The first Sherlock Holmes novel was published in 1887. A year later, Jack the Ripper killed five women. While they had no connection in their time, the fictional detective and legendary serial killer have captured the imagination of mystery lovers for more than a century. Because the character is in the public domain, Sherlock Holmes has inspired numerous works that explore his eccentric and sometimes dark character. He was a voice of logic and reason in an age where science and mysticism tended to blur, solving cases that often seemed supernatural but in fact were nothing but the creations of inventive criminals.
Meanwhile, Jack the Ripper captures the imaginations of lovers of both true crime stories and unsolved mysteries. While he's far from history's most prolific serial killer, the time in which the murders took place made him the embodiment of a city's fears. London had become the center of the Western world, a place of grandeur and prosperity for some and anonymous suffering for others. In a deeply repressive and unequal society, the psychosexual violence perpetrated against women from among the city's massive underclass seemed like the era's nightmare fears come to life.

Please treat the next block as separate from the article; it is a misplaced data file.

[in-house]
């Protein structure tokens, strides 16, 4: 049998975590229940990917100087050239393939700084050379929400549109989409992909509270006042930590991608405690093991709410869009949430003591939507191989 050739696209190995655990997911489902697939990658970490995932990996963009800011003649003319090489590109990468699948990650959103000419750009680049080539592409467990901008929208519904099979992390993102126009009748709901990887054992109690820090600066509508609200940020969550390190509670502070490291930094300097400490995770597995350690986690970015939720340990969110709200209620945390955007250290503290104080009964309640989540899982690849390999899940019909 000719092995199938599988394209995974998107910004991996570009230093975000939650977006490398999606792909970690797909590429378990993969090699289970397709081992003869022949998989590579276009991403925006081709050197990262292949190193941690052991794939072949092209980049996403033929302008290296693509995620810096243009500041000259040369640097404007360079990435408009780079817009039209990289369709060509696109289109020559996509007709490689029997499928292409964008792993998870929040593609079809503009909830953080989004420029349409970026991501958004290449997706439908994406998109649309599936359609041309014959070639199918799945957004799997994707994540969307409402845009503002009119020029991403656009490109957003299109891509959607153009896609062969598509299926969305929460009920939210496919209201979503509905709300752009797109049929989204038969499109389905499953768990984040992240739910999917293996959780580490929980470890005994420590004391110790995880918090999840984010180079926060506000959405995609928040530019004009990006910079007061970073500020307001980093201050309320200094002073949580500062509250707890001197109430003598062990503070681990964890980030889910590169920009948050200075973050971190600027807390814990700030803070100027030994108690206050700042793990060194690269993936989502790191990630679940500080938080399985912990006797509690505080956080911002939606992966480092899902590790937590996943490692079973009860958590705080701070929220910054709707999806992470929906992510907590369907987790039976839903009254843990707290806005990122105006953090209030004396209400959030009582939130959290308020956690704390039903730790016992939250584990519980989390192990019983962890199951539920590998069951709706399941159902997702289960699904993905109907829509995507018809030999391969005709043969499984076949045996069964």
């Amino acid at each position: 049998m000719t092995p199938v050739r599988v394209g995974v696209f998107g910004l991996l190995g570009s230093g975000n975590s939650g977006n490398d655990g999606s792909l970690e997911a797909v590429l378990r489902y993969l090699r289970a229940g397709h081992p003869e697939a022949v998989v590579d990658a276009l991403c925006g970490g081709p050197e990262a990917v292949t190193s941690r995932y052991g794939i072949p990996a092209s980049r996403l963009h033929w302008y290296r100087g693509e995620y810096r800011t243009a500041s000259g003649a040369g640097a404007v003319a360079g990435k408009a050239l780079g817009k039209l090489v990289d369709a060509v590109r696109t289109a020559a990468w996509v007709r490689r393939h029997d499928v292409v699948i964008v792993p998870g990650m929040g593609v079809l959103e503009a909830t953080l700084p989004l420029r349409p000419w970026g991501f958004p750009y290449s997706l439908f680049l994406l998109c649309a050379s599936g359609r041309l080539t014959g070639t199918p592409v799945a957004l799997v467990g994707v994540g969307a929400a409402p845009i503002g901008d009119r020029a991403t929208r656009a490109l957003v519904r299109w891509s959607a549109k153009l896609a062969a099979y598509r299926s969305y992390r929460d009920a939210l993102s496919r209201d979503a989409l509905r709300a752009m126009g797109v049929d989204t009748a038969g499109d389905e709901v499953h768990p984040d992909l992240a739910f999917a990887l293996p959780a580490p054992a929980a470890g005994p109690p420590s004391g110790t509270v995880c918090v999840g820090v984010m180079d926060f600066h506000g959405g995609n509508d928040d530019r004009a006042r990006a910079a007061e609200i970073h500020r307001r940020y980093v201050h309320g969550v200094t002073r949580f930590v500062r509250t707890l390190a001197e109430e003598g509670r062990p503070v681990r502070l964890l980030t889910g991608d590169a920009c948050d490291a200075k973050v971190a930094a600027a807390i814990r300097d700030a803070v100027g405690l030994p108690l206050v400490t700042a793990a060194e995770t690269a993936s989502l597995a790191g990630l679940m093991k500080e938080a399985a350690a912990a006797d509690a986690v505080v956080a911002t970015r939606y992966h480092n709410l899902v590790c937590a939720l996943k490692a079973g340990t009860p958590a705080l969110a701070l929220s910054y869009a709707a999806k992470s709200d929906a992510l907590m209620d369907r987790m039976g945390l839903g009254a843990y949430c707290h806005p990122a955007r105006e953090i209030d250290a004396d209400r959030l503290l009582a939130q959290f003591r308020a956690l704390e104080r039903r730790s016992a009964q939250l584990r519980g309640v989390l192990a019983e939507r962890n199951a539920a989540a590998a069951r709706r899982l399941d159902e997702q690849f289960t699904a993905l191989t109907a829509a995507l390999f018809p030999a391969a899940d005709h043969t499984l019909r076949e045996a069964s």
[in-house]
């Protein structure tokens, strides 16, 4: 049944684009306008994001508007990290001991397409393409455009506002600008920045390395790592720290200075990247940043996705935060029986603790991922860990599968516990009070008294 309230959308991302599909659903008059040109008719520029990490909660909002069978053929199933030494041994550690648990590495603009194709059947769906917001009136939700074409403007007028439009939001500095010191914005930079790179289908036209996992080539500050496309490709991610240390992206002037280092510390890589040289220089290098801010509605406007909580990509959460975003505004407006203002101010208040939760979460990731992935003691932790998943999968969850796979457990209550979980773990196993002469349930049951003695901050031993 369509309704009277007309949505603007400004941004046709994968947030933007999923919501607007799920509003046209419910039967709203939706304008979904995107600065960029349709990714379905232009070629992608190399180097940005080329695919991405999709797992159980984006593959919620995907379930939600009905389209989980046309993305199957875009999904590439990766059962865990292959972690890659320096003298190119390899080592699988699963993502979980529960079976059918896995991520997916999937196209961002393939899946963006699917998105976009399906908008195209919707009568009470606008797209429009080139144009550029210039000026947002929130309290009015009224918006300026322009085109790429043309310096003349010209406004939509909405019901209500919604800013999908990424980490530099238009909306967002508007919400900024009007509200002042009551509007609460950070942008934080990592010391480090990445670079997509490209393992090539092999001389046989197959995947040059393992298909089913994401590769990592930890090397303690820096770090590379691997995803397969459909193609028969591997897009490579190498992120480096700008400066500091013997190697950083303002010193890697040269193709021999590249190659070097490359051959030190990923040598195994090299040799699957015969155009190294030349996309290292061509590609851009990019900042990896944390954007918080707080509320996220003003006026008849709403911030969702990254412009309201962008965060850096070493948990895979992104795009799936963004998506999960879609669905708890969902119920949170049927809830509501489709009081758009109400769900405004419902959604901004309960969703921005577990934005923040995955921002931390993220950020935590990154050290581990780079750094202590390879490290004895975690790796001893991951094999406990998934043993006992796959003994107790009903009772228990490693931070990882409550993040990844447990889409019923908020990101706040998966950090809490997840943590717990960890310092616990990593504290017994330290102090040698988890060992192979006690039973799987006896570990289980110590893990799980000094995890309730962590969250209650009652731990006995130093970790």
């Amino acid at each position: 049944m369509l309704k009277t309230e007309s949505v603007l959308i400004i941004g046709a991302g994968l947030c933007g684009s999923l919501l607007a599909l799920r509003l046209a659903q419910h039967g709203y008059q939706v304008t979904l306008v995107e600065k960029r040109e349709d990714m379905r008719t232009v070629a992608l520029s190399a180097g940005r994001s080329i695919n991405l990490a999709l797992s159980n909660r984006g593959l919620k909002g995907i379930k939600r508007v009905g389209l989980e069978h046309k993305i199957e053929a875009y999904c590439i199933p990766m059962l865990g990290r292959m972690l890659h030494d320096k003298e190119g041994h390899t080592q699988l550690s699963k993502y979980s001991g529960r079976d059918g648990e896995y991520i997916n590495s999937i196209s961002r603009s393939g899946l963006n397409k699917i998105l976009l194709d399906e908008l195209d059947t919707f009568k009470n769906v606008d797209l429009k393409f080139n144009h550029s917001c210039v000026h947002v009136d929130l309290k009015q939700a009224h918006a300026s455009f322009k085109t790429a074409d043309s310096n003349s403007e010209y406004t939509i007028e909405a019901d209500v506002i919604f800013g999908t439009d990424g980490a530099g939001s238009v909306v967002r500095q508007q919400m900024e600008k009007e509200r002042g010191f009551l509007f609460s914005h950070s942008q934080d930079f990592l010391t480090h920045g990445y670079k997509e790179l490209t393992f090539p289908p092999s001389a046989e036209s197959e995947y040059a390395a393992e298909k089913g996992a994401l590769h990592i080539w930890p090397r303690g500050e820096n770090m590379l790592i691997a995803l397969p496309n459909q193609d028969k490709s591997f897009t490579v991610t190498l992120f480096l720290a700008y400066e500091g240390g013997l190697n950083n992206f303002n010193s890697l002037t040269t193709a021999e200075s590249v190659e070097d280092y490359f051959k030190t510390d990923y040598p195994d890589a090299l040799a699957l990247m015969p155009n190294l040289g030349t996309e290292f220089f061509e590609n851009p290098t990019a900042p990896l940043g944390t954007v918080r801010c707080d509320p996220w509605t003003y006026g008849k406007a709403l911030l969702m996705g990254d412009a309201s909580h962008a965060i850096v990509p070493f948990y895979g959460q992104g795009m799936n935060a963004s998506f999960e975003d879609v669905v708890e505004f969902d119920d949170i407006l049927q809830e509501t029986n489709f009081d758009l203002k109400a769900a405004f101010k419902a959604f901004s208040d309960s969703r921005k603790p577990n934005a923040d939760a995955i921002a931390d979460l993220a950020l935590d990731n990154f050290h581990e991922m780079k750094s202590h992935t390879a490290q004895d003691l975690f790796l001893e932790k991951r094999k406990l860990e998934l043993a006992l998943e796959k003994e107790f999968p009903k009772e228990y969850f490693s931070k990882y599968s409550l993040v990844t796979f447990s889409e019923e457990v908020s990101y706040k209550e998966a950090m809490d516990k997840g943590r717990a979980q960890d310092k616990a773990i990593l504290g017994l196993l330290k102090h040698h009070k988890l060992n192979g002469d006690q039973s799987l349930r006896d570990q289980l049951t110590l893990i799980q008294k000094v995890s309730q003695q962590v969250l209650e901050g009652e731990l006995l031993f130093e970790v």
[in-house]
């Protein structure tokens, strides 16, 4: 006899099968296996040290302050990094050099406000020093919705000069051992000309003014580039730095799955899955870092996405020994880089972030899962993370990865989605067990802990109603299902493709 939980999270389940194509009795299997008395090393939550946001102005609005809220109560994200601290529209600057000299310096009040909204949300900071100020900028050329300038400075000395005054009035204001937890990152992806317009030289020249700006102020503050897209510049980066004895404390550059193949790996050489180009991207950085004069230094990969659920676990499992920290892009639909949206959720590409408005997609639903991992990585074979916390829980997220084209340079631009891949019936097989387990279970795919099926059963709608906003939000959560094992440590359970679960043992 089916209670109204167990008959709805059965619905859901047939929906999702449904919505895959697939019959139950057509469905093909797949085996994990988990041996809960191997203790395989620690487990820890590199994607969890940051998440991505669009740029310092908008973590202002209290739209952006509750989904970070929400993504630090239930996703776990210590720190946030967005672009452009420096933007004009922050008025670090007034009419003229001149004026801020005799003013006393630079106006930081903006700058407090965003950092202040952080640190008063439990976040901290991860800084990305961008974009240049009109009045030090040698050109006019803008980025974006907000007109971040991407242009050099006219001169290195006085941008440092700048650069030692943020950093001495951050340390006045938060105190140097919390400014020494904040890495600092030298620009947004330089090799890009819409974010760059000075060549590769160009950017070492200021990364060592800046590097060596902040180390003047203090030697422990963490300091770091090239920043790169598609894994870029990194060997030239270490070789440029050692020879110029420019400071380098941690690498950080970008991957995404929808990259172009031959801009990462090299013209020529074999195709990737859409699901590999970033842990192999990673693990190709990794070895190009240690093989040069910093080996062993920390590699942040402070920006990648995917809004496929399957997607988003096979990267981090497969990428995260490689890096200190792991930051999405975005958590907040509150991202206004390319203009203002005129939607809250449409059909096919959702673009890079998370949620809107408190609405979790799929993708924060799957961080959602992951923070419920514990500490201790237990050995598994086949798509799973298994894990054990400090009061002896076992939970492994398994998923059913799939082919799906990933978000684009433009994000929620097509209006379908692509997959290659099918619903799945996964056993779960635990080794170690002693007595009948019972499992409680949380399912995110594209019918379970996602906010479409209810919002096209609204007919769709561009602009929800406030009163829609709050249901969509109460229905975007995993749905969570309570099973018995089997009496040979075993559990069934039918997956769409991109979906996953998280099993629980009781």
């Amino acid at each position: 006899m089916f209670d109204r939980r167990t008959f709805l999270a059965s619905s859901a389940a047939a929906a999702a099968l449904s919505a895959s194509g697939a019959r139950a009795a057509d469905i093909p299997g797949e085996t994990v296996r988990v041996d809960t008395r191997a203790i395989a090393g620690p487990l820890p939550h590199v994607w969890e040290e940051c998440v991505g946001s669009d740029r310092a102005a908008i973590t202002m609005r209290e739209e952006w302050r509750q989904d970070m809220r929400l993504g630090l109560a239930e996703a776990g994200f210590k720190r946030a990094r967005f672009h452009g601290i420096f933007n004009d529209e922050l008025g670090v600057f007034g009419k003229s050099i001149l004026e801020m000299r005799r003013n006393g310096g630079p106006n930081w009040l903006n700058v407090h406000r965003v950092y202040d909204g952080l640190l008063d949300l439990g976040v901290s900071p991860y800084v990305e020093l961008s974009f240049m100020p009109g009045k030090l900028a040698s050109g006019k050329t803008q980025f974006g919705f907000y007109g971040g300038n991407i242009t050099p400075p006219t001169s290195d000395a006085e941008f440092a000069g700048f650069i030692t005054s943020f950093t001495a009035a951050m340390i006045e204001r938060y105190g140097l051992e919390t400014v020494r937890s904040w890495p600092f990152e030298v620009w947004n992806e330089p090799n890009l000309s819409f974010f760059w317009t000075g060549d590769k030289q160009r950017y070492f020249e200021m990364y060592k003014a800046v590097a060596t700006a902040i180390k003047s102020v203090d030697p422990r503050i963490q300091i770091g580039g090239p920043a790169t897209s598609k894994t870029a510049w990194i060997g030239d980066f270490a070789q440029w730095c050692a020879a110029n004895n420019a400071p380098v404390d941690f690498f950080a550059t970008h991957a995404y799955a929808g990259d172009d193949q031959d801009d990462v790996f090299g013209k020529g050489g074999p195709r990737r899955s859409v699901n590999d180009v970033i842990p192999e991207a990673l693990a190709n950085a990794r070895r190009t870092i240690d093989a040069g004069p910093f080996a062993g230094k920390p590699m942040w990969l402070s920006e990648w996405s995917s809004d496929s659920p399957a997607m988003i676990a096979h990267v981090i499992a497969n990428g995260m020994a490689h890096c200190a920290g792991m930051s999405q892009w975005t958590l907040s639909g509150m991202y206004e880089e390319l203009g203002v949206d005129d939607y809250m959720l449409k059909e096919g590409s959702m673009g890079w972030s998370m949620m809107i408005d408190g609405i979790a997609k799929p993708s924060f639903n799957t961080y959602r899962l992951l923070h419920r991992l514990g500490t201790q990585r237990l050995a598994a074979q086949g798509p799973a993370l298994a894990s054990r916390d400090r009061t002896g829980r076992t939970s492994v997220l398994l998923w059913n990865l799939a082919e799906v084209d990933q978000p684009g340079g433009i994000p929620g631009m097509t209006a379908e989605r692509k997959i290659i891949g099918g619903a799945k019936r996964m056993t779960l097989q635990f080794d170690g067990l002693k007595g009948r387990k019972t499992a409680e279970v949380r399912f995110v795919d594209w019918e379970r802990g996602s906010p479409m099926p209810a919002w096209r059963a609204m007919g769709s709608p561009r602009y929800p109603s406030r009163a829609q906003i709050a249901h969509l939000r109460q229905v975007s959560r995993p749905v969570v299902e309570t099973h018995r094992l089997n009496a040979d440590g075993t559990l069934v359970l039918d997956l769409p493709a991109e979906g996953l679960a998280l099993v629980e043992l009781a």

While the murderer's identity may never be known, it's understandable that one of the most compelling stories about him, From Hell, shows him as a wealthy man preying on the poor and vulnerable. Jack the Ripper endures to this day as a real-world, metaphorical horror story.
The mystique of those two characters breeds fascination with the city itself, producing visions of London like the series Penny Dreadful that combine historical fact and literary fiction. In the last years of the 19th century nobles looked to séances for entertainment, scientists sought to understand the basic forces of the universe and the workings of the human mind, and huge waves of immigrants came to London looking for a better life. It was a time when few things seemed knowable and thus monsters could be lurking anywhere.
Along with good television, comic books and movies, the themes of change, mystery, deception and fear are also perfect for board games. Numerous board game designers have used Victorian London and the famous characters of Sherlock Holmes and Jack the Ripper to let players try to unlock its secrets.